People are the heart of any organization, and ensuring their psychological well-being is a critical part of managing the overall occupational health of the organization’s human capital. Psychosocial workplace issues, broadly referred to as “stress” have been present in the workplace for as long as there have been workers. However, the past 18 months and the COVID-19 pandemic have exacerbated some of the usual mental health and wellbeing issues. Increased stress related to being disconnected from colleagues, problems dealing with remote working, added stress at home with families, and fear of contracting the virus has created a new level of strain on workers.
The new ISO 45003 standard is intended to dovetail into an organization’s existing EHS management system, and more specifically the ISO 45001 management system structure. ISO 45003 provides details on how psychosocial risks develop, the associated symptoms, the effect on the worker and organization, and suggestions on how to manage these risks.
What are psychosocial risk factors?
Psychosocial hazards are aspects of the work environment that may increase the risk of impacting workers’ psychological response to their work and workplace conditions, including working relationships with supervisors and co-workers. Psychosocial risks can be created by a variety of factors, including work design and organization, social factors, or the work environment and work tasks themselves. See Table 1 below: (Summarized Extract from ISO 45003:2021)
Some or all of the risks can be present, and a combination of one or more of these areas of potential hazards could compound the levels of psychosocial stress and risk.
Areas of Potential Concern
Work Design and Organization
Work Environment and Work Tasks
How do you know if your workers are being affected by one or more of these psychosocial issues?
There are several indicators, both behavioral and organizational that may indicate there is an issue with an individual or group of workers. Incidents of psychological or physical harm in the workplace can include:
- A reduction in the quality of work being performed
- Increased frequency of incidents or errors
- Changes in worker behavior, including lack of engagement at work, avoiding working with others on a team, and frequent conflicts with others
- Increased absenteeism
- Social isolation, neglecting personal well-being
- A general increase in staff turnover
What are some of the potential negative effects of psychosocial risks?
For the worker, psychosocial issues can result in poor overall health (anxiety, depression, sleep disorders, and stress-related cardiovascular problems). It can also manifest itself in unhealthy behaviors (substance abuse, eating disorders).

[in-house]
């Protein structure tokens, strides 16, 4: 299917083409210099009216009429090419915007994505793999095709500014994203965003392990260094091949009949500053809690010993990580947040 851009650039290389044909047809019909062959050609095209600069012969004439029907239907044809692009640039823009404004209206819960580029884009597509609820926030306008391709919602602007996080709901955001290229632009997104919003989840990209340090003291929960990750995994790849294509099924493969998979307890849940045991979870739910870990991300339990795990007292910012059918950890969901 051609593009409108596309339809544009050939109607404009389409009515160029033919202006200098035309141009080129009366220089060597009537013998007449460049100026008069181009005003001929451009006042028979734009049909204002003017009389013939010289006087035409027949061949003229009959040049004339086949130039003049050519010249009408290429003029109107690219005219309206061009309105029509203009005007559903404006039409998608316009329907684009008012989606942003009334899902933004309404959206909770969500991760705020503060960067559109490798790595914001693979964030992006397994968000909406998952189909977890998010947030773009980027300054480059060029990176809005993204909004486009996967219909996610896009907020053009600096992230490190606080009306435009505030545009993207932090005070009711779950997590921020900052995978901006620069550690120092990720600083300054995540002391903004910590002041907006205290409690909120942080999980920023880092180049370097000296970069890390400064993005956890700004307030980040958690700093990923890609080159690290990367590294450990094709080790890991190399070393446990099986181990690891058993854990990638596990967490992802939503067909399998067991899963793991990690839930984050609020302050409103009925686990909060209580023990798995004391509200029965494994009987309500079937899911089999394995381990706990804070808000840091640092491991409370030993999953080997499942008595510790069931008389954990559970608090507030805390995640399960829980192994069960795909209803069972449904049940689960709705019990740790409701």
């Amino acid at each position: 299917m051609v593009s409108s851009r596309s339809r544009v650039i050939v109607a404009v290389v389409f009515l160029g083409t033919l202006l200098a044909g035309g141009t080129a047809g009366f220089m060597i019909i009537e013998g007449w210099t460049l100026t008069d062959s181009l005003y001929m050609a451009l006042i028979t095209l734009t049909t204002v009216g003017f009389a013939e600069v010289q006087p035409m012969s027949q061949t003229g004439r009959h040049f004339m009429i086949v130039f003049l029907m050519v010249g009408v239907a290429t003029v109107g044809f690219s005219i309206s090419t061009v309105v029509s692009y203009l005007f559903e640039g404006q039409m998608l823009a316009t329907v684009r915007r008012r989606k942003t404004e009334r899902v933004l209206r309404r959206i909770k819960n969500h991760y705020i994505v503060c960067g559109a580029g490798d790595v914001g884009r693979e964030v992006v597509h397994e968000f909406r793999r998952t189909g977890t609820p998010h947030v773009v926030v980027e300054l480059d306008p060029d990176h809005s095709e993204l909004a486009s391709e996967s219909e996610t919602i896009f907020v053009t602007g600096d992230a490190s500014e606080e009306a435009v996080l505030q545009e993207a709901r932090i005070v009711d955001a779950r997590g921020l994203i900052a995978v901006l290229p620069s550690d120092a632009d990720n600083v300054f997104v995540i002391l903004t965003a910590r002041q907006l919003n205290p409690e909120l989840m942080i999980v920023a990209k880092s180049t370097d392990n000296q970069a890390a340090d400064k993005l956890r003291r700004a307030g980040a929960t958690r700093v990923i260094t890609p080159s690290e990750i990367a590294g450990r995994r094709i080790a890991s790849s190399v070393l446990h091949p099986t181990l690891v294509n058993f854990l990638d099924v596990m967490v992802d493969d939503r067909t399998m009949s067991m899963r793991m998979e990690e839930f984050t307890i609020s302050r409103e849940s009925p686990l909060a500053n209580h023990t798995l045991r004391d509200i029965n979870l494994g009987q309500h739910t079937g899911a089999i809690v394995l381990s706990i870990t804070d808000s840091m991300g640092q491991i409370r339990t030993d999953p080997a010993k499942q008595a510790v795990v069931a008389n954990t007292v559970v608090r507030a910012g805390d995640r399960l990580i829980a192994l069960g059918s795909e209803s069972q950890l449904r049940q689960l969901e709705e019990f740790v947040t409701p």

For the organization, it can result in increased costs due to higher absenteeism, worker turnover, reduction in quality of produced goods, reputation damage, and in some cases, costly litigation due to workers’ claims.
What can an organization do to prevent potential psychosocial risks, or mitigate existing psychosocial risks?
Establish an open communication process and engage with workers, genuinely listening to their concerns, assuring them their perspectives are welcome and will be considered without retaliation. Care must be taken during this process to avoid pushback, considering the sensitive nature and potential impact of psychosocial issues. Using the worker feedback, begin to identify and understand the psychosocial issues and hazards present in your workplace.
Once identified, the psychosocial issues should be dealt with via a risk assessment process. Once the hazards and potential negative outcomes have been documented, the planning process should establish objectives that consider the needs and expectations of the workers. This may then require dedicating resources to work towards the objectives, addressing the hazards, and mitigating the potential risks.
Managing psychosocial risk should be part of any EHS program during the planning, implementing, reviewing, evaluating, and improving the process. Fostering a culture of open communication between workers and supervisors is essential to business success, and ISO 45003 can provide the foundation. Allowing open dialogue about effectively managing work-related stress will reduce strain on workers and improve business outcomes by reducing operational and safety risks across the organization.
What If I Don’t Have an ISO 45001 Management System Structure?
ISO 45003 is not the only guidance document that has a focus on psychosocial risks in the workplace. If your organization is interested in implementing an ISO management system structure, you can still address these factors successfully by adapting the elements outlined in Total Worker Health®. Total Worker Health® is a flexible, holistic approach from the National Institute for Occupational Safety and Health (NIOSH) that addresses worker wellbeing, and includes the following five elements:
- Demonstrate leadership commitment to worker safety and health at all levels of the organization;
- Design work to eliminate or reduce safety and health hazards and promote worker well-being;
- Promote and support worker engagement throughout program design and implementation;
- Ensure confidentiality and privacy of workers; and
- Integrate relevant systems to advance worker wellbeing.
Want to learn more about ISO 45003 or developing a management system that integrates psychosocial elements? Reach out to an Antea Group consultant to get started!Health and Safety Management System Support
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